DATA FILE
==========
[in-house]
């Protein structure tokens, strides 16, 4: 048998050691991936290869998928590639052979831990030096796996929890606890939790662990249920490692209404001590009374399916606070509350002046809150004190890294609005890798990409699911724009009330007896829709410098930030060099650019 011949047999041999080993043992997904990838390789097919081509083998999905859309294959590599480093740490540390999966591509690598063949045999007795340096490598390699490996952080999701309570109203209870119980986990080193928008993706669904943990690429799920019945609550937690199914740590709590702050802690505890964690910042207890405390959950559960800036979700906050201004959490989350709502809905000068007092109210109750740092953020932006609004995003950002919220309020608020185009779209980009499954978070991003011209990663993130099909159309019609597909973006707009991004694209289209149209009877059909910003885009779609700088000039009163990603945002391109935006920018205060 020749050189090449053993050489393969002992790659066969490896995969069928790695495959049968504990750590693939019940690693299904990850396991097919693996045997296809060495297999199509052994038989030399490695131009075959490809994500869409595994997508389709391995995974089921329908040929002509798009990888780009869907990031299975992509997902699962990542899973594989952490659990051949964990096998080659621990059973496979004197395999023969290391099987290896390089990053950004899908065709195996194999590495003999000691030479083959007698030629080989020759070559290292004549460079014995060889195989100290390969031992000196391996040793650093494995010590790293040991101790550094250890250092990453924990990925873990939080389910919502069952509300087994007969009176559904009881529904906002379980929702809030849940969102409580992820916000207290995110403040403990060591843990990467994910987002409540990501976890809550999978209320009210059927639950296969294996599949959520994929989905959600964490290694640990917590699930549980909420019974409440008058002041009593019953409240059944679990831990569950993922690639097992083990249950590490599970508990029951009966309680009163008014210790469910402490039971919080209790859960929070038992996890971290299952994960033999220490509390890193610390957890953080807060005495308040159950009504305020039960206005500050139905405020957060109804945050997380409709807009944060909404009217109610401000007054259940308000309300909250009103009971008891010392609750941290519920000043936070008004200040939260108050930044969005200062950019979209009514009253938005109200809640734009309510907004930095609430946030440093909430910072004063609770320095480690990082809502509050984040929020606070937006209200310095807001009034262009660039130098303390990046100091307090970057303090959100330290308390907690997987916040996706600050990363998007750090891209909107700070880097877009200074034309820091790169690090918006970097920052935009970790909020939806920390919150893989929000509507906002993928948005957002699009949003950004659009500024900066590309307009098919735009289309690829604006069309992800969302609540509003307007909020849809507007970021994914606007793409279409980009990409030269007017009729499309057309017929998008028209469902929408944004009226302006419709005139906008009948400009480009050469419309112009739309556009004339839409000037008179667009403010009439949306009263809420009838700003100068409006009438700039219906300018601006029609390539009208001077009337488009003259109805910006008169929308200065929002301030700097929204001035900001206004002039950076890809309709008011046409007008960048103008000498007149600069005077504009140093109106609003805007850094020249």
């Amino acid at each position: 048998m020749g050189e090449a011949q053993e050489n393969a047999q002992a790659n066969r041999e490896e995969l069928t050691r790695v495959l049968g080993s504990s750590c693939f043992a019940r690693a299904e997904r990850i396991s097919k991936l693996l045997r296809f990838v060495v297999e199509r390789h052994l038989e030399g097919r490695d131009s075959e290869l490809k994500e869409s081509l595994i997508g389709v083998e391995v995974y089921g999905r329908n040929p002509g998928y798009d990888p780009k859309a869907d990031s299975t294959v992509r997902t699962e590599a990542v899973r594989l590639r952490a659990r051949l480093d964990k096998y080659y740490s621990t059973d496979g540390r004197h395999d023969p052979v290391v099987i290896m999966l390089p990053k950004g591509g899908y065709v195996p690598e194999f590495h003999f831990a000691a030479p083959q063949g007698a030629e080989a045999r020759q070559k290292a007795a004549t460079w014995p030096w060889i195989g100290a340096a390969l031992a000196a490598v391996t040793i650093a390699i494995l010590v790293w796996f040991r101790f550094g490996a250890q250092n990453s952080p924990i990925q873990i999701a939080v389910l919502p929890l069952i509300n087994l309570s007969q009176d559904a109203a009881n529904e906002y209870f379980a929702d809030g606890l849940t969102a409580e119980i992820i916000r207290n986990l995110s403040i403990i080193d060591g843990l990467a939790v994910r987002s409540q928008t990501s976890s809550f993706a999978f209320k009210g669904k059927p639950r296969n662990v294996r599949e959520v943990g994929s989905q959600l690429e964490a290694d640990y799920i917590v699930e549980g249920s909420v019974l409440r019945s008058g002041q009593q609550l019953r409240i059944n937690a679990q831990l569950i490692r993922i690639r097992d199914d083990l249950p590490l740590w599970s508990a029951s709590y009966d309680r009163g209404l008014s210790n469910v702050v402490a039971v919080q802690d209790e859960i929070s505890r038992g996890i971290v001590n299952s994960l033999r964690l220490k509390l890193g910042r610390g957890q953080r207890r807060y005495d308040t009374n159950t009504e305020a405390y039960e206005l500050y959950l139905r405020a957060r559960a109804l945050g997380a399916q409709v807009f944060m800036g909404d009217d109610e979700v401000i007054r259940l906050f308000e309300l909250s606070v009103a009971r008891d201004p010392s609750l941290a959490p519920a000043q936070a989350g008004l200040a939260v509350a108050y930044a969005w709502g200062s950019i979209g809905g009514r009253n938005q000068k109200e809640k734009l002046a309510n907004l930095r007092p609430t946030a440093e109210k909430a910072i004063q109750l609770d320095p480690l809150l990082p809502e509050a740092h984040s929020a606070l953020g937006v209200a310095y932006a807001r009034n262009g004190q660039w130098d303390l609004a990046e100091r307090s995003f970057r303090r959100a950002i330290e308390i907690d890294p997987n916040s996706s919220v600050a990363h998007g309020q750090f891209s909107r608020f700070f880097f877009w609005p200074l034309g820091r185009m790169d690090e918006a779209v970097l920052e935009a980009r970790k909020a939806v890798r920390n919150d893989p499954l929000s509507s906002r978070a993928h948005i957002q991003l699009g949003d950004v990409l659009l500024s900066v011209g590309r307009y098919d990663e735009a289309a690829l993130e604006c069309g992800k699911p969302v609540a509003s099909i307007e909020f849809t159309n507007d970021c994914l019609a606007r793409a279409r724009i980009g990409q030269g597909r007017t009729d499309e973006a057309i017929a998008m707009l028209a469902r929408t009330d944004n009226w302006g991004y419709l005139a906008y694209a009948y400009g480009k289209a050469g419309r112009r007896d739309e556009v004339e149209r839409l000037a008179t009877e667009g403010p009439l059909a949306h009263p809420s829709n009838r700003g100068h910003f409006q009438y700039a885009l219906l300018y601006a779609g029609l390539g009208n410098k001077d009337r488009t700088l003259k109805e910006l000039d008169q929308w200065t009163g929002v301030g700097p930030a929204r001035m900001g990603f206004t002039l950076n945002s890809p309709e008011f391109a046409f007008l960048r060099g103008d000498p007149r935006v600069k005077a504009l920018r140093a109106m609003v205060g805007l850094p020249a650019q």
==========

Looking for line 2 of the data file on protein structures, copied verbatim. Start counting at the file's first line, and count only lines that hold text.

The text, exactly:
């Protein structure tokens, strides 16, 4: 048998050691991936290869998928590639052979831990030096796996929890606890939790662990249920490692209404001590009374399916606070509350002046809150004190890294609005890798990409699911724009009330007896829709410098930030060099650019 011949047999041999080993043992997904990838390789097919081509083998999905859309294959590599480093740490540390999966591509690598063949045999007795340096490598390699490996952080999701309570109203209870119980986990080193928008993706669904943990690429799920019945609550937690199914740590709590702050802690505890964690910042207890405390959950559960800036979700906050201004959490989350709502809905000068007092109210109750740092953020932006609004995003950002919220309020608020185009779209980009499954978070991003011209990663993130099909159309019609597909973006707009991004694209289209149209009877059909910003885009779609700088000039009163990603945002391109935006920018205060 020749050189090449053993050489393969002992790659066969490896995969069928790695495959049968504990750590693939019940690693299904990850396991097919693996045997296809060495297999199509052994038989030399490695131009075959490809994500869409595994997508389709391995995974089921329908040929002509798009990888780009869907990031299975992509997902699962990542899973594989952490659990051949964990096998080659621990059973496979004197395999023969290391099987290896390089990053950004899908065709195996194999590495003999000691030479083959007698030629080989020759070559290292004549460079014995060889195989100290390969031992000196391996040793650093494995010590790293040991101790550094250890250092990453924990990925873990939080389910919502069952509300087994007969009176559904009881529904906002379980929702809030849940969102409580992820916000207290995110403040403990060591843990990467994910987002409540990501976890809550999978209320009210059927639950296969294996599949959520994929989905959600964490290694640990917590699930549980909420019974409440008058002041009593019953409240059944679990831990569950993922690639097992083990249950590490599970508990029951009966309680009163008014210790469910402490039971919080209790859960929070038992996890971290299952994960033999220490509390890193610390957890953080807060005495308040159950009504305020039960206005500050139905405020957060109804945050997380409709807009944060909404009217109610401000007054259940308000309300909250009103009971008891010392609750941290519920000043936070008004200040939260108050930044969005200062950019979209009514009253938005109200809640734009309510907004930095609430946030440093909430910072004063609770320095480690990082809502509050984040929020606070937006209200310095807001009034262009660039130098303390990046100091307090970057303090959100330290308390907690997987916040996706600050990363998007750090891209909107700070880097877009200074034309820091790169690090918006970097920052935009970790909020939806920390919150893989929000509507906002993928948005957002699009949003950004659009500024900066590309307009098919735009289309690829604006069309992800969302609540509003307007909020849809507007970021994914606007793409279409980009990409030269007017009729499309057309017929998008028209469902929408944004009226302006419709005139906008009948400009480009050469419309112009739309556009004339839409000037008179667009403010009439949306009263809420009838700003100068409006009438700039219906300018601006029609390539009208001077009337488009003259109805910006008169929308200065929002301030700097929204001035900001206004002039950076890809309709008011046409007008960048103008000498007149600069005077504009140093109106609003805007850094020249």